Do you love the feeling of walking on a warm floor in winter? If so, you're not alone. A lot of people enjoy the comfort and convenience of heated floors. You are probably wondering, what are they all about, how do they work, what about the cost and maintenance? We have all the answers for you! This guide will take you through everything you need to know about heated floors and explain their pros and cons in-depth. Let's get started!
What Are Heated Floors?
Heated floors, or radiant floor heating, is a system where either electric wires or hot water pipes are installed underneath the flooring to create warmth. The heat then radiates up and warms the room evenly from the ground up. Radiant floor heating is an efficient way to heat a room since there are no bulky radiators or vents that can take up valuable space.
How does Radiant Floor Heating Work?
Did you know that radiant heating systems date all the way back to the Roman Empire in the form of hypocausts? Traditional heating systems such as fireplaces and space heaters are inefficient when compared to radiant heating systems since they heat the air directly. This causes hot air to rise while the cold air sinks, resulting in an uneven distribution of heat in a room. Radiant floor heating overcomes this by warming the objects and people in a room directly.
The heated floors work by either circulating warm water through pipes or by passing an electric current through wires which generates electrical resistance. The heat then radiates up and warms the rest of the room evenly via radiation.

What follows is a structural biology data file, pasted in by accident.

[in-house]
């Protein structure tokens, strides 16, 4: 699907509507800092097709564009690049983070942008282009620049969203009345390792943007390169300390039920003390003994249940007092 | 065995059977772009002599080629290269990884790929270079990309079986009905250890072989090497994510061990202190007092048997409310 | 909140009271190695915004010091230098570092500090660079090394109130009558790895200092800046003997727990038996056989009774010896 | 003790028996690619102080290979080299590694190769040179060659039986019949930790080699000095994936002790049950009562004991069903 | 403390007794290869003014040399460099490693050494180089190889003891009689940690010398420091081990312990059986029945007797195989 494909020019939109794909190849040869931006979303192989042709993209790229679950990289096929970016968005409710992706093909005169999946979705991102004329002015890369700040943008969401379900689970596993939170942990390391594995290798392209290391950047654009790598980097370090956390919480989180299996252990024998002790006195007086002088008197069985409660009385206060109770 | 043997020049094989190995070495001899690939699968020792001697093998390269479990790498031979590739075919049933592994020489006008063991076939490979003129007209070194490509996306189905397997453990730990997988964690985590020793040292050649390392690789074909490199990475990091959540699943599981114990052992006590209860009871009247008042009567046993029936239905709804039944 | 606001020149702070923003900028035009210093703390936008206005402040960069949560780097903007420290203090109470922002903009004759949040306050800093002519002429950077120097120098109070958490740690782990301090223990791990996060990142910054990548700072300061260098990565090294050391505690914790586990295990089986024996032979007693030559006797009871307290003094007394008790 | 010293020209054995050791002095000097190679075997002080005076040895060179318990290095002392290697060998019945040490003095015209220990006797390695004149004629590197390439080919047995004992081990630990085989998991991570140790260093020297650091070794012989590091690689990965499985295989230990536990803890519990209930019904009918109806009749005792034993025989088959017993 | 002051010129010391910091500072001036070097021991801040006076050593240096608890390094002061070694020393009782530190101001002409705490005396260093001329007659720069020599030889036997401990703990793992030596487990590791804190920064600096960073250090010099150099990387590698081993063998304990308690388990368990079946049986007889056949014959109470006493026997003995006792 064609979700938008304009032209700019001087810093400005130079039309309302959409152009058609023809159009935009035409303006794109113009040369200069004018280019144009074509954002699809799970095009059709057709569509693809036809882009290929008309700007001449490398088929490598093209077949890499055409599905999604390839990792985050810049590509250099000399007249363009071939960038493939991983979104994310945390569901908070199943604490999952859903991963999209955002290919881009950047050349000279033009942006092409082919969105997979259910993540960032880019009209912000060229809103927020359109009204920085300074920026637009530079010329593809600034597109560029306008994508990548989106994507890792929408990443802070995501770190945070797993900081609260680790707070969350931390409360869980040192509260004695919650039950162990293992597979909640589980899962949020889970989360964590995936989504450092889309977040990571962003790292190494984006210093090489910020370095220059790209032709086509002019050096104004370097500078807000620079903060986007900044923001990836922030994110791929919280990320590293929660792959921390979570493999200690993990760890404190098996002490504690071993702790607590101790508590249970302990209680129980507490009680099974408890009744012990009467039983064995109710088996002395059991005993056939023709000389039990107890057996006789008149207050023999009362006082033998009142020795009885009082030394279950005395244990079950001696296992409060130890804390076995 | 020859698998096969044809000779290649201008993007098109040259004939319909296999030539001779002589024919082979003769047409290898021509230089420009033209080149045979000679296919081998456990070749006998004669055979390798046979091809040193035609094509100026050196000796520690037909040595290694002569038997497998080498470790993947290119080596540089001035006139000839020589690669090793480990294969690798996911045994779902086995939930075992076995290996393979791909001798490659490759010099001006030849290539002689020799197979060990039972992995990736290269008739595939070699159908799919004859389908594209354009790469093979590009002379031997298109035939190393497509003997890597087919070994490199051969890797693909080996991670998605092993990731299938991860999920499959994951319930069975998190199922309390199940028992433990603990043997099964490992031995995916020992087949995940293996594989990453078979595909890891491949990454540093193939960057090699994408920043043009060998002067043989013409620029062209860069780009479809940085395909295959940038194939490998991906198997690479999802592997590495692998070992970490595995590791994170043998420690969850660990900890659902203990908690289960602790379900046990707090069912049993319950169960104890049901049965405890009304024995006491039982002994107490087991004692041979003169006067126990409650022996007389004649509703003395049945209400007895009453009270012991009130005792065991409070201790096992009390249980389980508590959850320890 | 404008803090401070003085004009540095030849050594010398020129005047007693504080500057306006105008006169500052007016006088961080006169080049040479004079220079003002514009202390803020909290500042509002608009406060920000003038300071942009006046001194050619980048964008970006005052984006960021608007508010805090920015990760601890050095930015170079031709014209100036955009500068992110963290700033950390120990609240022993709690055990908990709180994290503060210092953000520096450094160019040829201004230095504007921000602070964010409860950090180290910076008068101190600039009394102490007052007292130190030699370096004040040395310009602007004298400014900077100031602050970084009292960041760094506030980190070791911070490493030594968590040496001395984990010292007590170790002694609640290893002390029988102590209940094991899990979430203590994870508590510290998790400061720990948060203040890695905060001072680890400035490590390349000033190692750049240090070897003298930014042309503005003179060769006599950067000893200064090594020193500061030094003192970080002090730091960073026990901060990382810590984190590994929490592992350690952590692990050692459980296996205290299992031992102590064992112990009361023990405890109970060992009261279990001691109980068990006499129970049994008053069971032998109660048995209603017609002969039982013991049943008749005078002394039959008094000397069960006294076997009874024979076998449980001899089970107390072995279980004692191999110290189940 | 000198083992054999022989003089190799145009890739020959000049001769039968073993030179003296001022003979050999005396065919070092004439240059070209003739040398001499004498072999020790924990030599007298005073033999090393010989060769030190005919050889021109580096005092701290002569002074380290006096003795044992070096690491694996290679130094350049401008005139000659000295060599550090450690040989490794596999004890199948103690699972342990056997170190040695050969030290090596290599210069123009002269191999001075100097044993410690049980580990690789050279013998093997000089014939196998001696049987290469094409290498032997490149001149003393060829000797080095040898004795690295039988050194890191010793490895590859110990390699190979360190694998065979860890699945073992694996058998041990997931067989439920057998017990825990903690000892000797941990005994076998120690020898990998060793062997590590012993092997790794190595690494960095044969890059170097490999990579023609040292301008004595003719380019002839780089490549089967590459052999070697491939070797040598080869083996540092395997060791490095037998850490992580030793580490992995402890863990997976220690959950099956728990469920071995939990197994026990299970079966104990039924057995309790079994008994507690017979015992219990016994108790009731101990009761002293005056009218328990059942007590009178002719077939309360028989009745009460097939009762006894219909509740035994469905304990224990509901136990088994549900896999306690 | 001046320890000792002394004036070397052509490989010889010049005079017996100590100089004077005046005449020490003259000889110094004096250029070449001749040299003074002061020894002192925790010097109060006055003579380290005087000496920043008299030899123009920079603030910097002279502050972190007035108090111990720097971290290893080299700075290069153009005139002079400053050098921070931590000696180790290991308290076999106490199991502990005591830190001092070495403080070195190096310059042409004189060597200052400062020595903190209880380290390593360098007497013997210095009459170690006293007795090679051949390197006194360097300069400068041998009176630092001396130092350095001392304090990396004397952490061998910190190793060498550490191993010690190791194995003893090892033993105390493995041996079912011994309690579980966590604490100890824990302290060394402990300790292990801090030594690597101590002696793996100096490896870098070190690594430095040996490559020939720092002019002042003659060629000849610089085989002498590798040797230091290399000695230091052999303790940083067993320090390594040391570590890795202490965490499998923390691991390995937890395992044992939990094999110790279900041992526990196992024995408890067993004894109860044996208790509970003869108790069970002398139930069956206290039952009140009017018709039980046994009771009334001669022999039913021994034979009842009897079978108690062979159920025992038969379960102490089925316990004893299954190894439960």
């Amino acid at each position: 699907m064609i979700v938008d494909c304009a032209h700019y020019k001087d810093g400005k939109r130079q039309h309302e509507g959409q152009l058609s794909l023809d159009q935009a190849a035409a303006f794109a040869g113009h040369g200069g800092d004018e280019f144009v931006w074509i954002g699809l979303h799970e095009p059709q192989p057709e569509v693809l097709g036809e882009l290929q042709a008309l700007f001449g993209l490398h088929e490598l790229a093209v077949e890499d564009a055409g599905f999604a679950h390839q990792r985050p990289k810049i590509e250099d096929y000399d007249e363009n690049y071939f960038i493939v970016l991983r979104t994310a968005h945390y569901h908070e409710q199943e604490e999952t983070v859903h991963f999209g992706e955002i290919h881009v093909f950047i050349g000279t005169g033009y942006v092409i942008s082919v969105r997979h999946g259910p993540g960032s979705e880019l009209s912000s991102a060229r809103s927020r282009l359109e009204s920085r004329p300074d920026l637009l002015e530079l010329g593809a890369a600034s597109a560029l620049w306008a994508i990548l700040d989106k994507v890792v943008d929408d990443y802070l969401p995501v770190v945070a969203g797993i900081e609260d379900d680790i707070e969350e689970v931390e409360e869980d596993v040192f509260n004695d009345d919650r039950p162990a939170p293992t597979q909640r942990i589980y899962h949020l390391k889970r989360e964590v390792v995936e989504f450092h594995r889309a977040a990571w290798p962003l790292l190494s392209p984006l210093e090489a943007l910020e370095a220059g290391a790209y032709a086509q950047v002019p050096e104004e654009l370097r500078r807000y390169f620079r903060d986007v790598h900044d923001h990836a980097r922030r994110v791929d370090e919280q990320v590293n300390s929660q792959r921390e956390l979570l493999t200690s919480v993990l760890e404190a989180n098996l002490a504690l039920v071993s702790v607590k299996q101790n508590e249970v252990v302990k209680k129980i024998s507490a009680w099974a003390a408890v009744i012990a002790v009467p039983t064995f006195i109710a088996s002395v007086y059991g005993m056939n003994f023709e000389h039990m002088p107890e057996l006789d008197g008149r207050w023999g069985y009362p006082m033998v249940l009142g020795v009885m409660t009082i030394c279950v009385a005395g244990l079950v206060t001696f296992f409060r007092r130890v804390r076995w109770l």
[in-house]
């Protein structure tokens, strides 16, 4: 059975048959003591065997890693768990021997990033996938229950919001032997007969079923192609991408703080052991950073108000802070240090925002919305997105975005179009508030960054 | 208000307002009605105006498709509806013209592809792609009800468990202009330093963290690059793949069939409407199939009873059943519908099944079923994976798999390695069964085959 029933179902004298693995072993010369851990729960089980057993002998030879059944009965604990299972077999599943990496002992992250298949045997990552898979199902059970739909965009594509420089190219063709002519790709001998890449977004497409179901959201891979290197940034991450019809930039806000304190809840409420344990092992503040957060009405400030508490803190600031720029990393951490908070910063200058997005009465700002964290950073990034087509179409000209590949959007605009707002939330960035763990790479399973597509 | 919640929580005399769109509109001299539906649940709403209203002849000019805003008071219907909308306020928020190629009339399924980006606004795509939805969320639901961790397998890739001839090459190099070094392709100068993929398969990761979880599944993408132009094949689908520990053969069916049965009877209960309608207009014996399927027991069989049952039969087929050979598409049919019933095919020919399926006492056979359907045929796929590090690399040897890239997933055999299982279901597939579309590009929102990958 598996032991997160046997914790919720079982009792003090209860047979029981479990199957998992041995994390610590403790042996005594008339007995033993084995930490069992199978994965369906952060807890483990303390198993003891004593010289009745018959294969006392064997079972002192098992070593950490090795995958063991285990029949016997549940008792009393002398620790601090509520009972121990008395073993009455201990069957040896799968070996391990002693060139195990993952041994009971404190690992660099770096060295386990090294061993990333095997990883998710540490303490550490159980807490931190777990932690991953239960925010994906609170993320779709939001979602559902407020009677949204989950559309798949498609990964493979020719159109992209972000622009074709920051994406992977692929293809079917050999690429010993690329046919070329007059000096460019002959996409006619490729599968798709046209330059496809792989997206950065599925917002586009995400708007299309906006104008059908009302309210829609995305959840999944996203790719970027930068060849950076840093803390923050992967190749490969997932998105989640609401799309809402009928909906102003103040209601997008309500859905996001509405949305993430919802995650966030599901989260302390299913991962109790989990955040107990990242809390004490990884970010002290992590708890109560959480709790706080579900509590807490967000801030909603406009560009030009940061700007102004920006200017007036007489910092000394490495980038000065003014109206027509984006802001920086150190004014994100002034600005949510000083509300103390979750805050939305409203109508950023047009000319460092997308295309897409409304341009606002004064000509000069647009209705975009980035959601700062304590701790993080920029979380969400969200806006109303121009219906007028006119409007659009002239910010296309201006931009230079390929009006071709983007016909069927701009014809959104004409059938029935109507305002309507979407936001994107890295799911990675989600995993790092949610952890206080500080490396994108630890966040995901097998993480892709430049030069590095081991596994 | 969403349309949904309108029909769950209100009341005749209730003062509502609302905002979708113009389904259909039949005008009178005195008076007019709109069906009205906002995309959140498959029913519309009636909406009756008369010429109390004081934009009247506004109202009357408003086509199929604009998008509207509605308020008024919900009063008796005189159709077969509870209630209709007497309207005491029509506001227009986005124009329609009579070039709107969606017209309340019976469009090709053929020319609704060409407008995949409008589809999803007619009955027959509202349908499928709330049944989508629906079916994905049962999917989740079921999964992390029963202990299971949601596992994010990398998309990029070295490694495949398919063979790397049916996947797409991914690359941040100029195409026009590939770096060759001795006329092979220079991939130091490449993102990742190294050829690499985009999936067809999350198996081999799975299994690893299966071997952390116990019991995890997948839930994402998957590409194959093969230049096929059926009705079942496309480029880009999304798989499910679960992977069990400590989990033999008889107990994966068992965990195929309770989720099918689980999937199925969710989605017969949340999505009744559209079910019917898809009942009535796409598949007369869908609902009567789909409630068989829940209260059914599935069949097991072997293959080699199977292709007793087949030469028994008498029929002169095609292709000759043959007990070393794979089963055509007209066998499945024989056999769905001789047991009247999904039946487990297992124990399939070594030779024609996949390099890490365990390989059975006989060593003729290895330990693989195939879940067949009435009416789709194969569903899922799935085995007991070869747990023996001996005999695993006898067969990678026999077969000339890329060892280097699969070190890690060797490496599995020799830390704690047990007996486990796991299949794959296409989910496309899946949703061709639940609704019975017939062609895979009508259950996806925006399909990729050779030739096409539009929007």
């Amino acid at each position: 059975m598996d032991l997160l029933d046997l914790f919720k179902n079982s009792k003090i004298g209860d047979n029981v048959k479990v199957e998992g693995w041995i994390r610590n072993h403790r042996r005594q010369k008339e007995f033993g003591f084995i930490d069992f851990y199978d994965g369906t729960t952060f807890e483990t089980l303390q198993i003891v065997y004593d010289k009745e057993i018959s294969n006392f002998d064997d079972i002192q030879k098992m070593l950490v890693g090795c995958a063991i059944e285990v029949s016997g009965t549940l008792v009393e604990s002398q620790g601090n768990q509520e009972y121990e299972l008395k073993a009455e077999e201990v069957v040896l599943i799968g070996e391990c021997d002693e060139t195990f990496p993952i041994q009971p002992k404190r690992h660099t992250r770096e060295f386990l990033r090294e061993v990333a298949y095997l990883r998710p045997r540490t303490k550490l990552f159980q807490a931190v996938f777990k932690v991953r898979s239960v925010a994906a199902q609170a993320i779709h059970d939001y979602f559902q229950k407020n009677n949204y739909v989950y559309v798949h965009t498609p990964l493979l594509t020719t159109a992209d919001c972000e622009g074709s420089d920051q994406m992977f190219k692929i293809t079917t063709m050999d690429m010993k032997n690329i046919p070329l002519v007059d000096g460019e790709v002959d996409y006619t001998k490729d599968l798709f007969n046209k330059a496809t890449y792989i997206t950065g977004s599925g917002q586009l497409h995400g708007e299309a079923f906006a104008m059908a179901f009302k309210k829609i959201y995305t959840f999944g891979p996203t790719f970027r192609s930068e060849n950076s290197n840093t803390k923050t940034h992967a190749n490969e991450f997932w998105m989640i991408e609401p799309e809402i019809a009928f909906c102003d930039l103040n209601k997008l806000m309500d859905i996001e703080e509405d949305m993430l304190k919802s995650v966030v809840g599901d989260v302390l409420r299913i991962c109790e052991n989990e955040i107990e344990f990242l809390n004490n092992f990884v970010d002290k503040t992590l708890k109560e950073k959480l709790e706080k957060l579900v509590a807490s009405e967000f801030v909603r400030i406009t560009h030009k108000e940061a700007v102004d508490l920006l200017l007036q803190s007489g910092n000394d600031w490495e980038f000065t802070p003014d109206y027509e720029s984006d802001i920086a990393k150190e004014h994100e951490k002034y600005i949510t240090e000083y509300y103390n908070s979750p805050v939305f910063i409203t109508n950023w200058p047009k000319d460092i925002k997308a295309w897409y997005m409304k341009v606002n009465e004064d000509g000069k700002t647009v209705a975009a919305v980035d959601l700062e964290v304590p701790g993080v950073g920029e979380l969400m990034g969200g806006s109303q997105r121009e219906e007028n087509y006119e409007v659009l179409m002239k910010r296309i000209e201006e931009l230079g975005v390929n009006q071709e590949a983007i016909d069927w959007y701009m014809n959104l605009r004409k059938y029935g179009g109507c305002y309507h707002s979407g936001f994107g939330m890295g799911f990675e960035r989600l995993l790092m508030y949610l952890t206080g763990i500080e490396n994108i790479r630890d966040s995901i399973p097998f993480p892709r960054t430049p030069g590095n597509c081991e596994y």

Can Radiant Floor Heating Benefit your Home?
Have you ever walked into a room in your house that was noticeably colder? Or have you ever stepped out of the shower or tub and felt a chill? Most homes have these “cold spots” due to tile flooring, which is inherently cold, or other factors like a cement slab, unheated crawl space and unheated garage. If you're wondering, "Can radiant floor heating heat an entire house?" The answer is that while nearly all homes can benefit from radiant floor heating, floor heating won't always be enough to serve as the only heat source. To see if floor heating can be a primary heat source for your home, make sure to check out our Heat Loss Calculator.
Some of the most common rooms for radiant heat are bathrooms, kitchens, basement and bedrooms located over a garage or unheated space. To decide which radiant floor heating system is right for your project, you should first be familiar with the different types of radiant heating systems.
How Warm Do Heated Get?